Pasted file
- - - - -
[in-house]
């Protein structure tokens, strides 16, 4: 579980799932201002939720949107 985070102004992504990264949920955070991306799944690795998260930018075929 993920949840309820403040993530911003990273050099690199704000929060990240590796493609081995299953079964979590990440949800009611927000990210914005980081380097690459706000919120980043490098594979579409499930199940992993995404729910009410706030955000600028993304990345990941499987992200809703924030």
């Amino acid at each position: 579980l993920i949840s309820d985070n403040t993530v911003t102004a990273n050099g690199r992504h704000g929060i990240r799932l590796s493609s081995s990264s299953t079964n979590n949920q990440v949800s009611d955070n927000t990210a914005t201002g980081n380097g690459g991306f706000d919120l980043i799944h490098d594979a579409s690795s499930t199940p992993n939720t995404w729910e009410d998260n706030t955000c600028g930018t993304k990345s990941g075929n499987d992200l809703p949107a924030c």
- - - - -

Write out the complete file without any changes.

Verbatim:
[in-house]
């Protein structure tokens, strides 16, 4: 579980799932201002939720949107 985070102004992504990264949920955070991306799944690795998260930018075929 993920949840309820403040993530911003990273050099690199704000929060990240590796493609081995299953079964979590990440949800009611927000990210914005980081380097690459706000919120980043490098594979579409499930199940992993995404729910009410706030955000600028993304990345990941499987992200809703924030």
């Amino acid at each position: 579980l993920i949840s309820d985070n403040t993530v911003t102004a990273n050099g690199r992504h704000g929060i990240r799932l590796s493609s081995s990264s299953t079964n979590n949920q990440v949800s009611d955070n927000t990210a914005t201002g980081n380097g690459g991306f706000d919120l980043i799944h490098d594979a579409s690795s499930t199940p992993n939720t995404w729910e009410d998260n706030t955000c600028g930018t993304k990345s990941g075929n499987d992200l809703p949107a924030c």